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I have classes in advanced programming at my university and I have a little trouble understanding how this code works.

public final class GenericClass<T> {
    private void overloadedMethod(Collection<?> o) {
        System.out.println("Collection<?>");
    }

    private void overloadedMethod(List<Number> o) {
        System.out.println("List<Number>");
    }

    private void overloadedMethod(ArrayList<Integer> o) {
        System.out.println("ArrayList<Integer>");
    }

    public void method(List<T> l) {
        overloadedMethod(l);
    }

    public static void main(String[] args) {
        GenericClass<Integer> test = new GenericClass<Integer>();
        test.method(new ArrayList<Integer>());
    }
}

Why does this code print "Collection<?>"?

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3 Answers 3

up vote 13 down vote accepted

The declaration of method(List<T> l) does not specify any bounds on the type T. There is no guarantee that T is Number or a subclass of Number. Therefore, the compiler can only decide that this method calls overloadedMethod(Collection<?> o).

Remember: after compilation, the information about generics is not available anymore in the class files.

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thanks, your answer explains even why after changing overloadedMethod(List<Number> o) to overloadedMethod(List<?> o) program prints out List<Number> instead of Collection<?> –  grizwold Mar 12 '13 at 13:24
    
the most important thing is your last sentence. That explains everything! –  Obl Tobl Mar 12 '13 at 13:28
    
Pretty good answer, but -1 to draw your attention to the fact that declaring GenericClass<T extends Number> instead results in the same call to overloadedMethod(Collection<?>). So there's something else going on here. –  Paul Bellora Mar 12 '13 at 16:49
    
Hint: it would only work if you changed to overloadedMethod(List<? extends Number> o). –  Paul Bellora Mar 12 '13 at 17:03

Whenever you define a generic type, a corresponding raw type is automatically provided This method

public void method(List<T> l) {

}

is replacing with

public void method(List<Object> l) {

}

If You read about Wildcard types, You will see that List<Number> and List<Object> or ArrayList<Integer> and List<Object> hasn't any type relationship. List<Object> is a subtype of the Collecion<?> therefore this method is called.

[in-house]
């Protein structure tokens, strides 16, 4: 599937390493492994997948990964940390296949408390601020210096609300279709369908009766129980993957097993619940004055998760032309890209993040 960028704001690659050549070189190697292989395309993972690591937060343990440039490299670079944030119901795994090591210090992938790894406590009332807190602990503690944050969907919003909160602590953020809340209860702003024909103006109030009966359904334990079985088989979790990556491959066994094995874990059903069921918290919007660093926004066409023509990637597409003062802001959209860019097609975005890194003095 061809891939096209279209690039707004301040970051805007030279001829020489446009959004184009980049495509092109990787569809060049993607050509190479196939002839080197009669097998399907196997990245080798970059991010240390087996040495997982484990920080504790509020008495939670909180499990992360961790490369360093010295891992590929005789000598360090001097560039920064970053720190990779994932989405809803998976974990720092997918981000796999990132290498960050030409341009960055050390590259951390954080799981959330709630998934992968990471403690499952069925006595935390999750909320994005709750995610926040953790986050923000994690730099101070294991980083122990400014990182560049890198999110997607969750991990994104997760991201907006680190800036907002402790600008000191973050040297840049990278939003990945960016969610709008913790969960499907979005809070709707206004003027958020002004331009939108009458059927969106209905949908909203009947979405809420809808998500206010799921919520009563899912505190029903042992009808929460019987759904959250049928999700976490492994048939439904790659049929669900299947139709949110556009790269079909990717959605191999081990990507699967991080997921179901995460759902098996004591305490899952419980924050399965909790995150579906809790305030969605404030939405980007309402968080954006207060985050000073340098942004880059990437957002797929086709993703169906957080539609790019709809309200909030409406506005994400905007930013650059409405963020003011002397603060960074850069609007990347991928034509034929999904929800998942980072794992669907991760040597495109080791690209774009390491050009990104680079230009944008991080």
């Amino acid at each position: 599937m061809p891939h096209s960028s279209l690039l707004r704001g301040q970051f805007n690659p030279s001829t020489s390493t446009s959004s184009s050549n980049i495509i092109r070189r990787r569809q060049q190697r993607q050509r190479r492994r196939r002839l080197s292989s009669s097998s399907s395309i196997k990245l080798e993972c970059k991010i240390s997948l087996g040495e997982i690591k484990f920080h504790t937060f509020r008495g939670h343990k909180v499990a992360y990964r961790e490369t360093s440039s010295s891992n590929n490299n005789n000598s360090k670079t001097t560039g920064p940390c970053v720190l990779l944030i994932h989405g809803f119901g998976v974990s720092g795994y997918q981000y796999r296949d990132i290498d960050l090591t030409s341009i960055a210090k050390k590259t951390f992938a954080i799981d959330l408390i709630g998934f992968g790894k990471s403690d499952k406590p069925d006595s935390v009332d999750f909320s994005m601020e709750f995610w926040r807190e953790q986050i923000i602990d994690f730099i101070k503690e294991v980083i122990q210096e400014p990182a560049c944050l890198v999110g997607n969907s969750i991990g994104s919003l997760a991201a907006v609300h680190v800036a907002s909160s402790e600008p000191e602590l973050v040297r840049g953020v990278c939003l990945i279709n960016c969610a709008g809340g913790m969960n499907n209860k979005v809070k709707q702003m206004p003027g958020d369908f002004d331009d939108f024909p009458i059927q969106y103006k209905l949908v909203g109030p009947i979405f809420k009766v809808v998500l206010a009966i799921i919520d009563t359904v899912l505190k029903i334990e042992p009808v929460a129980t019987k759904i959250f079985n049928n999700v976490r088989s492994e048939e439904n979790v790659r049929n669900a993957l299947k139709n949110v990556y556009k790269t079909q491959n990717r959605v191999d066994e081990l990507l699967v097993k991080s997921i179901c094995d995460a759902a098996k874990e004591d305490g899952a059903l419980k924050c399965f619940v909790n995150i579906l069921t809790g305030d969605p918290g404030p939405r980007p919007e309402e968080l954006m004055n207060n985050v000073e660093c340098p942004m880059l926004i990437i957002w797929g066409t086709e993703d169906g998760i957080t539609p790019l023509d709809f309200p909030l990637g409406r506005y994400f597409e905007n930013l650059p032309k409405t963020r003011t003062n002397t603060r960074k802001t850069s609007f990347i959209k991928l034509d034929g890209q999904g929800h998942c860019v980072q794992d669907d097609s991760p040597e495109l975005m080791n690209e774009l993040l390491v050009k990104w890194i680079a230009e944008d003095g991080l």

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Actually, the reasoning here isn't enough to answer the question. The compiler decides which method overload to call, which happens before type erasure. –  Paul Bellora Mar 12 '13 at 16:47

when you deal with method overloading you must put three concepts in your mind:

  1. Widening
  2. Boxing
  3. Var_args

your problem lies in the first point which is widening, the java compiler gives priorities to each of these concepts the same order as they are listed above, so it prefers widening and when you call your method as test.method(new ArrayList<Integer>()); the compiler finds that ArrayList<Integer>() could be widened to Collection<?> and since it has the highest priority it calls these version and neglects the other ones Note: if you change the declaration of the other two methods to private void overloadedMethod(ArrayList<?> o) and private void overloadedMethod(List<?> o) the compiler will also call the Collection<?> version because it's the preferred one

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No. if private void overloadedMethod(List<?> o) { // then List<?>method will be called over Collection<?>. –  AmitG Mar 12 '13 at 13:25
    
did you tried it ?? –  Java Player Mar 12 '13 at 14:20
    
"@Java Player: I keep visiting this forum in office as well and keep update myself as soon as possible. BTW did you try it? If you tried then please drop the conclusion here. –  AmitG Mar 12 '13 at 16:23
    
-1 Sorry, but this is wrong. With the specified change it would call overloadedMethod(List<?>) (it wouldn't call overloadedMethod(ArrayList<?>) because method takes a List. –  Paul Bellora Mar 12 '13 at 16:55

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